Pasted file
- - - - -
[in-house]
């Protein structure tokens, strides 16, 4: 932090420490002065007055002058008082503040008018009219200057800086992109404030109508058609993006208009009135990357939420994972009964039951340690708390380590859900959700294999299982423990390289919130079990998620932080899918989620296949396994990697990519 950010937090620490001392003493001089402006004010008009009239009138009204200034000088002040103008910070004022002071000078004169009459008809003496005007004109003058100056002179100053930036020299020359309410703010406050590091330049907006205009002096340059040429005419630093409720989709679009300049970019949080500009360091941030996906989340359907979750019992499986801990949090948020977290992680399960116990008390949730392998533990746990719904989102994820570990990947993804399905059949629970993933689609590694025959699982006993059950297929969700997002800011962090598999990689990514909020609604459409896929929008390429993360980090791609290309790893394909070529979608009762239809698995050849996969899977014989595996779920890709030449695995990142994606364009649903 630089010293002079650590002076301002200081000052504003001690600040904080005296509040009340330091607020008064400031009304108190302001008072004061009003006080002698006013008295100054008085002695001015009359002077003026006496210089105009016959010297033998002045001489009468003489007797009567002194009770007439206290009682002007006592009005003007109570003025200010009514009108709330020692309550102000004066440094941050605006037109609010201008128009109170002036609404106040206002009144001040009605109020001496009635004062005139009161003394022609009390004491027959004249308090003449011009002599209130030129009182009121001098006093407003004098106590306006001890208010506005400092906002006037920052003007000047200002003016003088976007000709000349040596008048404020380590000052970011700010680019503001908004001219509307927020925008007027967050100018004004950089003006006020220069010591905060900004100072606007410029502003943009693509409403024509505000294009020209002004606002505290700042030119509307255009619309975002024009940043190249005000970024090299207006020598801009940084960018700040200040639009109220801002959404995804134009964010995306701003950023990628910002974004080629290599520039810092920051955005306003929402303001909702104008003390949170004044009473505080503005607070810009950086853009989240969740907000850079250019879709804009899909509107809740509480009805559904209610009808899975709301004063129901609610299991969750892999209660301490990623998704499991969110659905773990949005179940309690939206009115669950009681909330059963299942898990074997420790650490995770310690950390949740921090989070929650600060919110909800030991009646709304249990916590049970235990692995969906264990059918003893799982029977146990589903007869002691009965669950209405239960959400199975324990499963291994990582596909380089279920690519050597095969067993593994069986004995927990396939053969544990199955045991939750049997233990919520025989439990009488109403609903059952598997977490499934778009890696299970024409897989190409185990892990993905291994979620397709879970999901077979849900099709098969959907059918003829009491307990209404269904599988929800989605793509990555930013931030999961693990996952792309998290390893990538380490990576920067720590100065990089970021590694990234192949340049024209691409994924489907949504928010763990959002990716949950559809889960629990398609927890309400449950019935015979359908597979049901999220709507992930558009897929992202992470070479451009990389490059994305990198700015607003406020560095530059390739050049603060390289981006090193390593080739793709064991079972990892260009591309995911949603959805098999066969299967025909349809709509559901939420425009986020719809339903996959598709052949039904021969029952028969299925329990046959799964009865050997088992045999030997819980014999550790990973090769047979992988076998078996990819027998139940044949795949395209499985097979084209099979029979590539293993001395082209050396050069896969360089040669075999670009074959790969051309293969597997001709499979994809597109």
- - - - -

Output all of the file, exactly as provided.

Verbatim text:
[in-house]
């Protein structure tokens, strides 16, 4: 932090420490002065007055002058008082503040008018009219200057800086992109404030109508058609993006208009009135990357939420994972009964039951340690708390380590859900959700294999299982423990390289919130079990998620932080899918989620296949396994990697990519 950010937090620490001392003493001089402006004010008009009239009138009204200034000088002040103008910070004022002071000078004169009459008809003496005007004109003058100056002179100053930036020299020359309410703010406050590091330049907006205009002096340059040429005419630093409720989709679009300049970019949080500009360091941030996906989340359907979750019992499986801990949090948020977290992680399960116990008390949730392998533990746990719904989102994820570990990947993804399905059949629970993933689609590694025959699982006993059950297929969700997002800011962090598999990689990514909020609604459409896929929008390429993360980090791609290309790893394909070529979608009762239809698995050849996969899977014989595996779920890709030449695995990142994606364009649903 630089010293002079650590002076301002200081000052504003001690600040904080005296509040009340330091607020008064400031009304108190302001008072004061009003006080002698006013008295100054008085002695001015009359002077003026006496210089105009016959010297033998002045001489009468003489007797009567002194009770007439206290009682002007006592009005003007109570003025200010009514009108709330020692309550102000004066440094941050605006037109609010201008128009109170002036609404106040206002009144001040009605109020001496009635004062005139009161003394022609009390004491027959004249308090003449011009002599209130030129009182009121001098006093407003004098106590306006001890208010506005400092906002006037920052003007000047200002003016003088976007000709000349040596008048404020380590000052970011700010680019503001908004001219509307927020925008007027967050100018004004950089003006006020220069010591905060900004100072606007410029502003943009693509409403024509505000294009020209002004606002505290700042030119509307255009619309975002024009940043190249005000970024090299207006020598801009940084960018700040200040639009109220801002959404995804134009964010995306701003950023990628910002974004080629290599520039810092920051955005306003929402303001909702104008003390949170004044009473505080503005607070810009950086853009989240969740907000850079250019879709804009899909509107809740509480009805559904209610009808899975709301004063129901609610299991969750892999209660301490990623998704499991969110659905773990949005179940309690939206009115669950009681909330059963299942898990074997420790650490995770310690950390949740921090989070929650600060919110909800030991009646709304249990916590049970235990692995969906264990059918003893799982029977146990589903007869002691009965669950209405239960959400199975324990499963291994990582596909380089279920690519050597095969067993593994069986004995927990396939053969544990199955045991939750049997233990919520025989439990009488109403609903059952598997977490499934778009890696299970024409897989190409185990892990993905291994979620397709879970999901077979849900099709098969959907059918003829009491307990209404269904599988929800989605793509990555930013931030999961693990996952792309998290390893990538380490990576920067720590100065990089970021590694990234192949340049024209691409994924489907949504928010763990959002990716949950559809889960629990398609927890309400449950019935015979359908597979049901999220709507992930558009897929992202992470070479451009990389490059994305990198700015607003406020560095530059390739050049603060390289981006090193390593080739793709064991079972990892260009591309995911949603959805098999066969299967025909349809709509559901939420425009986020719809339903996959598709052949039904021969029952028969299925329990046959799964009865050997088992045999030997819980014999550790990973090769047979992988076998078996990819027998139940044949795949395209499985097979084209099979029979590539293993001395082209050396050069896969360089040669075999670009074959790969051309293969597997001709499979994809597109």